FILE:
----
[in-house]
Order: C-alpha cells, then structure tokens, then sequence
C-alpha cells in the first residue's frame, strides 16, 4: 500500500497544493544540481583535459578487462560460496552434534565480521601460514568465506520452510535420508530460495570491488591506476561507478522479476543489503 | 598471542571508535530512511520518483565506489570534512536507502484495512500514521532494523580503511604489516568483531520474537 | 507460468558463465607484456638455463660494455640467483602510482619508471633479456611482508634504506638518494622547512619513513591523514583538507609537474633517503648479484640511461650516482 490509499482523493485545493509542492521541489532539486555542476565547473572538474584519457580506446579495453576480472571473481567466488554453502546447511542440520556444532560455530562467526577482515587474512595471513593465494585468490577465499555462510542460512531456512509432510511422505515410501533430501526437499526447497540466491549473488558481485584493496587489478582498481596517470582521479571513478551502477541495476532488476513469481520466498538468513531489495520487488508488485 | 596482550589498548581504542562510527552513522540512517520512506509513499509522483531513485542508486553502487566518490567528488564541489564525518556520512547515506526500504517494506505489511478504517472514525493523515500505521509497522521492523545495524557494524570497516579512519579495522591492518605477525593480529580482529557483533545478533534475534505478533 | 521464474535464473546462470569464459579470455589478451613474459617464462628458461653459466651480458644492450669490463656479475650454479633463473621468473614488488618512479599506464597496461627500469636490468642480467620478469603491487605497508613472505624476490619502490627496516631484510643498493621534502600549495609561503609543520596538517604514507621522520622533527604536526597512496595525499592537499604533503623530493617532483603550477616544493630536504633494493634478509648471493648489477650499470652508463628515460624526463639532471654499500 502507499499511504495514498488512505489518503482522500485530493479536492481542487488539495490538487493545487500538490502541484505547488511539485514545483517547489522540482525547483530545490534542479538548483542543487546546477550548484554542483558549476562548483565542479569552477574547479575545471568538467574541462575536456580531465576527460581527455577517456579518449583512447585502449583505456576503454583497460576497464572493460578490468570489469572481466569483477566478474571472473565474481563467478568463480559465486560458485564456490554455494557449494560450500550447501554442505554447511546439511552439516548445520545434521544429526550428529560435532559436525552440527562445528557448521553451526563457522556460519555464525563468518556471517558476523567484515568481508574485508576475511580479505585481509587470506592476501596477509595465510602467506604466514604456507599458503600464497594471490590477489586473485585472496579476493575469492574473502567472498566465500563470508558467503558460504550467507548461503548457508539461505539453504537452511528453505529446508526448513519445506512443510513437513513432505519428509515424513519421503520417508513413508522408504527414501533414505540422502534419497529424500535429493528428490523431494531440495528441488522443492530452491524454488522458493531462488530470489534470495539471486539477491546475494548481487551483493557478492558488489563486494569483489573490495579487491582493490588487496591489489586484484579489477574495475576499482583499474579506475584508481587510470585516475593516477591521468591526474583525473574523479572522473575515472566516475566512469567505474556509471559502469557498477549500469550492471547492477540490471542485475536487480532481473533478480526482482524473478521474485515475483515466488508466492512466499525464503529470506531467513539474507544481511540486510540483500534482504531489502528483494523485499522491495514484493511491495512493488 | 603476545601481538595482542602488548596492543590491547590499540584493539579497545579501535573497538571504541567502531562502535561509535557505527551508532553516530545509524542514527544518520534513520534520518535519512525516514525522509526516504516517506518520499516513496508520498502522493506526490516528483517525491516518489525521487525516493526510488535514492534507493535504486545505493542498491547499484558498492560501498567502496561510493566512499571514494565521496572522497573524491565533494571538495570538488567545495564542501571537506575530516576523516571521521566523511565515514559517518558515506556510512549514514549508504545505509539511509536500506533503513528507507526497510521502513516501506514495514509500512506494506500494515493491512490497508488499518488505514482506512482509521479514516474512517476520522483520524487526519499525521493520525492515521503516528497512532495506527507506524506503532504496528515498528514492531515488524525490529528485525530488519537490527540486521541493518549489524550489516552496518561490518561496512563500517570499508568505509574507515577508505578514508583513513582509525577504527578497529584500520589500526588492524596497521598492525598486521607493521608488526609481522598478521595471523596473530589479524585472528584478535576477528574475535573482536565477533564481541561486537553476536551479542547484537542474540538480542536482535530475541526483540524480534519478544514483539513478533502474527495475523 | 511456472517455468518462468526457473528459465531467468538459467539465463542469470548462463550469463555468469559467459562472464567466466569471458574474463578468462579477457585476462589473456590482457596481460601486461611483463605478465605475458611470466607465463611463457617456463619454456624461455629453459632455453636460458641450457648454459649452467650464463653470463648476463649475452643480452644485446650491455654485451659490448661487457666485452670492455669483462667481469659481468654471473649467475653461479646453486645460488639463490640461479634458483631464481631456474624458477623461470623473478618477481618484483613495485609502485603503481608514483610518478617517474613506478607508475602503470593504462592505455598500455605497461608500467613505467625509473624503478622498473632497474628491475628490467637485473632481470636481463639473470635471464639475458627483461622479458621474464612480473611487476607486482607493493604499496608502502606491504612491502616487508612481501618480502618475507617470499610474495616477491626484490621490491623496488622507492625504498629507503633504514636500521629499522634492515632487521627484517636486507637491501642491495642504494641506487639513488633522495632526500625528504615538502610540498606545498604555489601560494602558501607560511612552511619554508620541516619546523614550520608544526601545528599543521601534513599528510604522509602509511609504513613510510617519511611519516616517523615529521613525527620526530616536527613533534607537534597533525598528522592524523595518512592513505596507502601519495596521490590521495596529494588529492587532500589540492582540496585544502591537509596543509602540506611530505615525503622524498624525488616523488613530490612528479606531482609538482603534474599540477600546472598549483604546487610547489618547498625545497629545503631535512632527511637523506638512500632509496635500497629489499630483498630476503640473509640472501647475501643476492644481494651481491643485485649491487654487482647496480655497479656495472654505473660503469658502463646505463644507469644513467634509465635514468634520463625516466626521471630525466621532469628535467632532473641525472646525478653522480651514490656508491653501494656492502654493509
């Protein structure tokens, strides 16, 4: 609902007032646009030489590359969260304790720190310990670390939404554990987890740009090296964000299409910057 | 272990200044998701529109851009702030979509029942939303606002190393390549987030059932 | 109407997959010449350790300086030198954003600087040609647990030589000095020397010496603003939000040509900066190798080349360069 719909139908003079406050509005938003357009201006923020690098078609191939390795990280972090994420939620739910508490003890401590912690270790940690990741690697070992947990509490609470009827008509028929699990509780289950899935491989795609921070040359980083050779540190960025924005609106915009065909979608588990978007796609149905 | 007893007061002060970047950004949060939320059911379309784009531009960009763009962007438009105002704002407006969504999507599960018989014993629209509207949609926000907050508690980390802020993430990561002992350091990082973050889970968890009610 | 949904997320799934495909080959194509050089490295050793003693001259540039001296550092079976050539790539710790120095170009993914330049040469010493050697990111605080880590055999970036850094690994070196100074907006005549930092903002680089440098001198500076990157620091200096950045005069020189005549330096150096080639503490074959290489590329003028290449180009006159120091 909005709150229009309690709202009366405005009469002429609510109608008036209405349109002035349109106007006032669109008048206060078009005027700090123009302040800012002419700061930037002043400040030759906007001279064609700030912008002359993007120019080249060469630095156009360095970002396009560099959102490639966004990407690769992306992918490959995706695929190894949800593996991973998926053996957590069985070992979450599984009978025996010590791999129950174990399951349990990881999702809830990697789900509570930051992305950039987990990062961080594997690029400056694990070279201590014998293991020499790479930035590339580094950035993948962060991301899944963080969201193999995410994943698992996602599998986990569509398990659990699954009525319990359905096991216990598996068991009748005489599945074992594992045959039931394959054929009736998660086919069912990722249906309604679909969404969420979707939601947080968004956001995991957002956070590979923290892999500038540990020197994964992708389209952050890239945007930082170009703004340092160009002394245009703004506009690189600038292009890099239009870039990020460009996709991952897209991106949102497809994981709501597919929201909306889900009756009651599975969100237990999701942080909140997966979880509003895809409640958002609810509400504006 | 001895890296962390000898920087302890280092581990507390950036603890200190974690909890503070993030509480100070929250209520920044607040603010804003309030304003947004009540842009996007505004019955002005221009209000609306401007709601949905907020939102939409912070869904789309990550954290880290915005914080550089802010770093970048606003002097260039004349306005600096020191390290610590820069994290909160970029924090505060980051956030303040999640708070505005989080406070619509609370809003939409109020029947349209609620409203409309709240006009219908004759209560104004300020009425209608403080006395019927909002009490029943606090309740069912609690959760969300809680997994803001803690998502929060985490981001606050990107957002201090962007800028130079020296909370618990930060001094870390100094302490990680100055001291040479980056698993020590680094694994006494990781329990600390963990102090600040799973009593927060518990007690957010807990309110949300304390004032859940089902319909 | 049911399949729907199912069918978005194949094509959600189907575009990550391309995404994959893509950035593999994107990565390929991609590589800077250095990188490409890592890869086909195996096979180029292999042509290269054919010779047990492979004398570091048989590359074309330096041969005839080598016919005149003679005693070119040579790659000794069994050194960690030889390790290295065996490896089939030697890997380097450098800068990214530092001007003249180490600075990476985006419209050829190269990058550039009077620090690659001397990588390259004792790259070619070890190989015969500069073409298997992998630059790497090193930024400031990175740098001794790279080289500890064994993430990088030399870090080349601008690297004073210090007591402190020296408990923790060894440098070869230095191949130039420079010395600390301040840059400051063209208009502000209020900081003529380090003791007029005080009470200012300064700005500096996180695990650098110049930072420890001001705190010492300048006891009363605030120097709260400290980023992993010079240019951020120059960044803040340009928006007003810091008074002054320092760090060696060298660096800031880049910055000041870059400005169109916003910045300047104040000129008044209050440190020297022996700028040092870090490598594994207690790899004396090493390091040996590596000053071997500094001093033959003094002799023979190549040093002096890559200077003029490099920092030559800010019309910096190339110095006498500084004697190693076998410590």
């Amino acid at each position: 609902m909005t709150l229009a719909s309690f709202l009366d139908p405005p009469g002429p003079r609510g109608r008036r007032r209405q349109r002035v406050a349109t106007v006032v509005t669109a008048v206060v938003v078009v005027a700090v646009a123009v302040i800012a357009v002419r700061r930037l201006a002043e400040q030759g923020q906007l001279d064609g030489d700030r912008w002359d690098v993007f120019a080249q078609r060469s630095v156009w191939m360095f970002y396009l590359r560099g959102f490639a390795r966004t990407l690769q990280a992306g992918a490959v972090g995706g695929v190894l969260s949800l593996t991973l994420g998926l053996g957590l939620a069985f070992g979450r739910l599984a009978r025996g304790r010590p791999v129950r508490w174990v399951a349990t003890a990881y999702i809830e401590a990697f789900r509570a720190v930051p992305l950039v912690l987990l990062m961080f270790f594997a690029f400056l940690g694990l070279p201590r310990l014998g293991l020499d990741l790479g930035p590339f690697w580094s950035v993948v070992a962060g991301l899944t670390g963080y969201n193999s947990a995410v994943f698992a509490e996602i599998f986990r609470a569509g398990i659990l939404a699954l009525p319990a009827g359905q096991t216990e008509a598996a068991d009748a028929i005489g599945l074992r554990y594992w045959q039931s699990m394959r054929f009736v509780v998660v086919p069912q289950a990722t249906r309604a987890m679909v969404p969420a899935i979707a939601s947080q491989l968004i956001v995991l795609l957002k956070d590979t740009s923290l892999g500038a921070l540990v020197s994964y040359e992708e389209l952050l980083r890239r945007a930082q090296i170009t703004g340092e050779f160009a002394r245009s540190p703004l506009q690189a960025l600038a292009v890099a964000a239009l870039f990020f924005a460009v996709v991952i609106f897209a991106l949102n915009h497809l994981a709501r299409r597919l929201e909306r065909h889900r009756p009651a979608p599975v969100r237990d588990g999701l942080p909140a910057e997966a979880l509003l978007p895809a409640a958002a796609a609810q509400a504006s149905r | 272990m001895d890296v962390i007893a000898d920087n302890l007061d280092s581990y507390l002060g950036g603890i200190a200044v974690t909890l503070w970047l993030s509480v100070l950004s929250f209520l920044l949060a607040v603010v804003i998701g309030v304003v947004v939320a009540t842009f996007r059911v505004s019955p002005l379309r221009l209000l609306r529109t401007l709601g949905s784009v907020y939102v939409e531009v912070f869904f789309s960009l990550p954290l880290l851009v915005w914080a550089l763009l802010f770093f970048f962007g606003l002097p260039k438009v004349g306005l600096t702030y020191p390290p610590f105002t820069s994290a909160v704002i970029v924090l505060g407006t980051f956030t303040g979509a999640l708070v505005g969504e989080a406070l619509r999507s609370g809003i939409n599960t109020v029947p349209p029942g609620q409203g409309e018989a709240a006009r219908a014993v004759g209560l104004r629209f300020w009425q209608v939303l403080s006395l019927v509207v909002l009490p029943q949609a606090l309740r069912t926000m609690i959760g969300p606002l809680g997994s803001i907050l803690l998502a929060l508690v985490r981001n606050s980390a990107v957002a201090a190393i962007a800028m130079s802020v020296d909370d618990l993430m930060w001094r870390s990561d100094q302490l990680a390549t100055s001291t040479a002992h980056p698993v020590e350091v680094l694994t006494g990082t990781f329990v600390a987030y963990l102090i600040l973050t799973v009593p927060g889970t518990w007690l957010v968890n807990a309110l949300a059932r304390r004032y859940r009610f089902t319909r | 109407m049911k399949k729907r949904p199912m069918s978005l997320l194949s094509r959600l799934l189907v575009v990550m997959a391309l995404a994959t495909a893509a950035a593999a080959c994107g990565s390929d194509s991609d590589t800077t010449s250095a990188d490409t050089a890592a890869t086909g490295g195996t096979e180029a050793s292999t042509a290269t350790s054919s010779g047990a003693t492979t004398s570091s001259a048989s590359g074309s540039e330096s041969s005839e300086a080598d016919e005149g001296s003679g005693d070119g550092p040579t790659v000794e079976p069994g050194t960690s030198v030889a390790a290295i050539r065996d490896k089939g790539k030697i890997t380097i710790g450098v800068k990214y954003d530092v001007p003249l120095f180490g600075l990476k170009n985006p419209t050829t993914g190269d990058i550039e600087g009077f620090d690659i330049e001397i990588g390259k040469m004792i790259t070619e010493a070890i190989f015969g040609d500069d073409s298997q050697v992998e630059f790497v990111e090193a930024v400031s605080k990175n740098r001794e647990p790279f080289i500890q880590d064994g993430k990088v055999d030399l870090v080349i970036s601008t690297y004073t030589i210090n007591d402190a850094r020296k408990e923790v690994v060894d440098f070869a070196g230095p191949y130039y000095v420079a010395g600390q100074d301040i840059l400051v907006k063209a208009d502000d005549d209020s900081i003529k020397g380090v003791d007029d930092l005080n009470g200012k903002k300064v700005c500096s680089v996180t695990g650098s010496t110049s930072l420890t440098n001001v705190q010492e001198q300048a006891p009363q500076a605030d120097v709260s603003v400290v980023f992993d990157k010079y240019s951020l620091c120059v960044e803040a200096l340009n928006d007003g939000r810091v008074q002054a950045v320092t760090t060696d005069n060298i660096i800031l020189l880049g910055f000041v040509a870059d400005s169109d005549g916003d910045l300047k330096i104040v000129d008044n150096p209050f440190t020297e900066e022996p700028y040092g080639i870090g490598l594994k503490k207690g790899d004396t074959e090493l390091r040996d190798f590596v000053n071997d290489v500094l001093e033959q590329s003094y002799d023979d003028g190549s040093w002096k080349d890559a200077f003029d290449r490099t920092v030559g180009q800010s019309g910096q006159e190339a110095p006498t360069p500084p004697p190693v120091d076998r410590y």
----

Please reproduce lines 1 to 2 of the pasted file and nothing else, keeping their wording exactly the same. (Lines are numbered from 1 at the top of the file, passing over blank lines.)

[in-house]
Order: C-alpha cells, then structure tokens, then sequence